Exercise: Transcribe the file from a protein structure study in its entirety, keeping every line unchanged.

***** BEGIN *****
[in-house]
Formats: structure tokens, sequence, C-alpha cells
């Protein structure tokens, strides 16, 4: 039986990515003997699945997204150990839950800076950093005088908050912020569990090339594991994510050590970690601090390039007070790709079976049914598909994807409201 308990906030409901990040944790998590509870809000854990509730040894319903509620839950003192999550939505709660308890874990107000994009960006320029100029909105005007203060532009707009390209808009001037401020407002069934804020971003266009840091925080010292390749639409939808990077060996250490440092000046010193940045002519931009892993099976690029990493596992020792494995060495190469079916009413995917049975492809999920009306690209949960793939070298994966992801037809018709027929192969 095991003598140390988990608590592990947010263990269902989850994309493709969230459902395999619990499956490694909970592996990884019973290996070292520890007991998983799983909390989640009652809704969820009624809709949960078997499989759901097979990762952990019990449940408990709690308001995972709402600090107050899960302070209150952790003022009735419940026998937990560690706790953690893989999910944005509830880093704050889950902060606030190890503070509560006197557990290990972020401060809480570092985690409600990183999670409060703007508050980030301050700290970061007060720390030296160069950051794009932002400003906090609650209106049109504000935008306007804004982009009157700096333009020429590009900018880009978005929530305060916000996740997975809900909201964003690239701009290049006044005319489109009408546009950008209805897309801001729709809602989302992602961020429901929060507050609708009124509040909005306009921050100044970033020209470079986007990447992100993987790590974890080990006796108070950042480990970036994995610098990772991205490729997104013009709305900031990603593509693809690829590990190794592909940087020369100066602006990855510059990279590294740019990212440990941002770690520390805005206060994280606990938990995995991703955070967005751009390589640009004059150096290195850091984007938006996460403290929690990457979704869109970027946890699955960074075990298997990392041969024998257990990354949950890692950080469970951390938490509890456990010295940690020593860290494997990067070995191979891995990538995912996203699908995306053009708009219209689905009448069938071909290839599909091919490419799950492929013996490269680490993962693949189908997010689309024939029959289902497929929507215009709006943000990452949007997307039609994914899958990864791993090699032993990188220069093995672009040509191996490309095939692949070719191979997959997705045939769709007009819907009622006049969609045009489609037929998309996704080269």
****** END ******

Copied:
[in-house]
Formats: structure tokens, sequence, C-alpha cells
């Protein structure tokens, strides 16, 4: 039986990515003997699945997204150990839950800076950093005088908050912020569990090339594991994510050590970690601090390039007070790709079976049914598909994807409201 308990906030409901990040944790998590509870809000854990509730040894319903509620839950003192999550939505709660308890874990107000994009960006320029100029909105005007203060532009707009390209808009001037401020407002069934804020971003266009840091925080010292390749639409939808990077060996250490440092000046010193940045002519931009892993099976690029990493596992020792494995060495190469079916009413995917049975492809999920009306690209949960793939070298994966992801037809018709027929192969 095991003598140390988990608590592990947010263990269902989850994309493709969230459902395999619990499956490694909970592996990884019973290996070292520890007991998983799983909390989640009652809704969820009624809709949960078997499989759901097979990762952990019990449940408990709690308001995972709402600090107050899960302070209150952790003022009735419940026998937990560690706790953690893989999910944005509830880093704050889950902060606030190890503070509560006197557990290990972020401060809480570092985690409600990183999670409060703007508050980030301050700290970061007060720390030296160069950051794009932002400003906090609650209106049109504000935008306007804004982009009157700096333009020429590009900018880009978005929530305060916000996740997975809900909201964003690239701009290049006044005319489109009408546009950008209805897309801001729709809602989302992602961020429901929060507050609708009124509040909005306009921050100044970033020209470079986007990447992100993987790590974890080990006796108070950042480990970036994995610098990772991205490729997104013009709305900031990603593509693809690829590990190794592909940087020369100066602006990855510059990279590294740019990212440990941002770690520390805005206060994280606990938990995995991703955070967005751009390589640009004059150096290195850091984007938006996460403290929690990457979704869109970027946890699955960074075990298997990392041969024998257990990354949950890692950080469970951390938490509890456990010295940690020593860290494997990067070995191979891995990538995912996203699908995306053009708009219209689905009448069938071909290839599909091919490419799950492929013996490269680490993962693949189908997010689309024939029959289902497929929507215009709006943000990452949007997307039609994914899958990864791993090699032993990188220069093995672009040509191996490309095939692949070719191979997959997705045939769709007009819907009622006049969609045009489609037929998309996704080269």